All this has happened after an average global increase of only 1.1 degree Celsius. Without curbing our emission from fossil fuels, we are on track for several degrees C of warming by the end of the century. Everything we have lost this summer cannot be in vain – we need to stop building polluting fossil fuel projects that are driving the climate crisis and threatening our environment. 

With the plummeting costs of renewables and energy storage, fossil fuel projects are not only a threat to our environment bualso bad business. Instead of investing in soon-to-be stranded assets, corporations like AGL should be investing more in renewables and supporting consumers to move away from gas. 

AGL’s proposal to build a gas import terminal is not consistent with what we need to do to create a safe climate. 

gas usage, markets and renewables

2. AGL’s rationale for the project ignores what we can and need to do to reduce our gas usage in Victoria

One of AGL’s key arguments for the need to develop a gas import terminal is the lack of success in gas exploration in south-eastern Australia. This frames the issue solely as a problem with the supply of gas to meet our demand as it stands.

But AGL’s report grossly underestimates the potential for reducing our demand for gas in Victoria (balancing gas demand and supply with demand-side measures). According to a recent report written by energy consultants Northmore Gordon (commissioned by Environment Victoria), the state of Victoria could reduce its gas consumption by between 98 and 113 petajoules by 2030 using existing technology and targeted economic support.1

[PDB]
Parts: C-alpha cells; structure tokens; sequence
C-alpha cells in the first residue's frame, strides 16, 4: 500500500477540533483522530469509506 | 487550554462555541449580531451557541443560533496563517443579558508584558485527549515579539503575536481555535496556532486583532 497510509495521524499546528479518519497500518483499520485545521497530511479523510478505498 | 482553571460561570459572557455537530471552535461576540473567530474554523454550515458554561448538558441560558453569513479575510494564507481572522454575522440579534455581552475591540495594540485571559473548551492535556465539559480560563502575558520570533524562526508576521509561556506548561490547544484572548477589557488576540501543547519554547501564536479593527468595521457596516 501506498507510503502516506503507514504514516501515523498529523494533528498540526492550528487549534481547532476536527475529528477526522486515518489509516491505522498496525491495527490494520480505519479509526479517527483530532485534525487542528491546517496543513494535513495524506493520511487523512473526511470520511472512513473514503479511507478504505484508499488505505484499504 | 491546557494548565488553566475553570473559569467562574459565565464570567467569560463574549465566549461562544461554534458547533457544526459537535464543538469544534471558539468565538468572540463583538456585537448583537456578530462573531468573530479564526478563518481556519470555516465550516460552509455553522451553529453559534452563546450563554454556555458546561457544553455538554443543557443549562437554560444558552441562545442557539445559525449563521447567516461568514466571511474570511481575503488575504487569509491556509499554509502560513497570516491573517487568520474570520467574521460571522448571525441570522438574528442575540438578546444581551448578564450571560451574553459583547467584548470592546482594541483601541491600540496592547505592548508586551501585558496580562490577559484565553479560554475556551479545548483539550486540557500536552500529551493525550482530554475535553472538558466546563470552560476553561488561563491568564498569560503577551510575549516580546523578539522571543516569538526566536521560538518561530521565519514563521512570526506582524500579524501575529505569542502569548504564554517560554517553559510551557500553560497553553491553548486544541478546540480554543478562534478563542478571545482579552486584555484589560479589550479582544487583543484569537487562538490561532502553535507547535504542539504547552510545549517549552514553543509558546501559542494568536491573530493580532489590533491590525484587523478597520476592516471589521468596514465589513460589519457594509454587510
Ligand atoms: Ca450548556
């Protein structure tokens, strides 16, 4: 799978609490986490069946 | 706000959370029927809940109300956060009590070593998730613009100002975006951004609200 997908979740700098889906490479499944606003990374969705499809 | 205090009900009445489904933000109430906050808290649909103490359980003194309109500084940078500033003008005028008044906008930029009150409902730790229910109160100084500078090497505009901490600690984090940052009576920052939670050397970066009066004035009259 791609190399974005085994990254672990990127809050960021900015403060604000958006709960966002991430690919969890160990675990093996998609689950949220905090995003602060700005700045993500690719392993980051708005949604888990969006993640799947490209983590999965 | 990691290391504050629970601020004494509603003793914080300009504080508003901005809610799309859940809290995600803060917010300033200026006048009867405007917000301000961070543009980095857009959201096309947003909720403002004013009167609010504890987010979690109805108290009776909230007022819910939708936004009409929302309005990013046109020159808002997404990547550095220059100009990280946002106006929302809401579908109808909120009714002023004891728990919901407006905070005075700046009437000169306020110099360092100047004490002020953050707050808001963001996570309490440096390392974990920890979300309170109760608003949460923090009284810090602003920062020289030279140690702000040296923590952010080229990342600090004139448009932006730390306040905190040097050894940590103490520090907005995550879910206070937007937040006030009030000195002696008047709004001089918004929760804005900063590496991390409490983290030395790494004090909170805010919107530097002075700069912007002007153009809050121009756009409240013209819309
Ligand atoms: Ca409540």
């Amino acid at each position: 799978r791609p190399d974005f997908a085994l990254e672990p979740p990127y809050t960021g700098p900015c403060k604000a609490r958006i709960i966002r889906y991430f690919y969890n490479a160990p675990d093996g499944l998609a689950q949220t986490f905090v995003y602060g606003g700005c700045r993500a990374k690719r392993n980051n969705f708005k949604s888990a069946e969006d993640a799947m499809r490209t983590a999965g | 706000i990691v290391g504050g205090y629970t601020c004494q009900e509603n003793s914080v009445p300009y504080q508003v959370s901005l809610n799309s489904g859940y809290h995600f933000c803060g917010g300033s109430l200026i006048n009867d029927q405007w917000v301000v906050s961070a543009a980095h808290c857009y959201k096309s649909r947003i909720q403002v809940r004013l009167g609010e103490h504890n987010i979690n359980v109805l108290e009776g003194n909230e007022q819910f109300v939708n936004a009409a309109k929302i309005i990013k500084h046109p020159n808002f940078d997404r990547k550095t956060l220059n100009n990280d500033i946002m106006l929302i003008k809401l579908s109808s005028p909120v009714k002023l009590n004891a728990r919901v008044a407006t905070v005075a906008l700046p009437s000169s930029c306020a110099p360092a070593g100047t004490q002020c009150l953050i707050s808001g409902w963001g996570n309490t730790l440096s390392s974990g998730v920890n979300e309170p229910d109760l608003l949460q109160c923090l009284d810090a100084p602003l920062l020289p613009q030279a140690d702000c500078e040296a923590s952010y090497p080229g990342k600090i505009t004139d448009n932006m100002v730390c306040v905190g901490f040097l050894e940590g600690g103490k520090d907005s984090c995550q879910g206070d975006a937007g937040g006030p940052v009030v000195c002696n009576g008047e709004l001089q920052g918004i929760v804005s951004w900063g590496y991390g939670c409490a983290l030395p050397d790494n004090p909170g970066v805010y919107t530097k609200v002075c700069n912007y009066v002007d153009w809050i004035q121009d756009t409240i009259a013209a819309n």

This means that with the right government policies, Victoria could meet its energy needs without new gas, meaning that we do not need new gas fields, nor gas import terminals like the proposal for Westernport Bay.

And on top of that, if we support energy efficiency improvements in homes and businesses, and switch appliances from using gas to electricity, we will lower energy costs for consumers and reduce emissions under most scenarios.2 This is true even when much of our electricity is generated by fossil fuels, but will get even better as more of our electricity is generated through renewables.3

3. AGL’s gas through this terminal would not be cheap

High gas prices are a result of market design, and a gas import terminal would further entrench what is already wrong with the market.

The main driver behind the recent year’s increases in Australian gas prices has not been an undersupply of gas but by the fact that we export most of our LNG. By doing so, we link our gas market with international markets and historically higher international prices.

Prior to 2015, Australia’s eastern seaboard gas market saw gas prices at around $5 per gigajoule (GJ). As soon as Australia started exporting LNG from Queensland, domestic gas prices increased to as much as $20/GJ.

As AGL points out current prices have fallen back to $8-$12/GJ on the east coast (still a doubling of pre-export prices), though prices are $5-$6/GJ in Western Australia where there is a domestic gas reservation policy – essentially that a proportion of gas produced there must be reserved for use there.

Several energy market analysts such as Macquarie Wealth Management have repeatedly maintained that: “Any LNG import terminal will not lower prices in the southern states.” This is because any imported gas will have to be purchased in the international market at international prices. There are also additional costs of liquefying, shipping, port infrastructure and the gas terminal ship (or Floating Storage and Regasification Unit, FSRU) itself.

Further, AGL expects the reader to be concerned about the inability of industrial gas users to survive with gas prices that are two to three times higher than historical prices while at the same time promising to import gas at around $10-11/GJ. AGL gas would also be in the same range of two to three times higher than historical gas prices, making no difference for industrial gas users that developed business models reliant on abundant and cheap gas.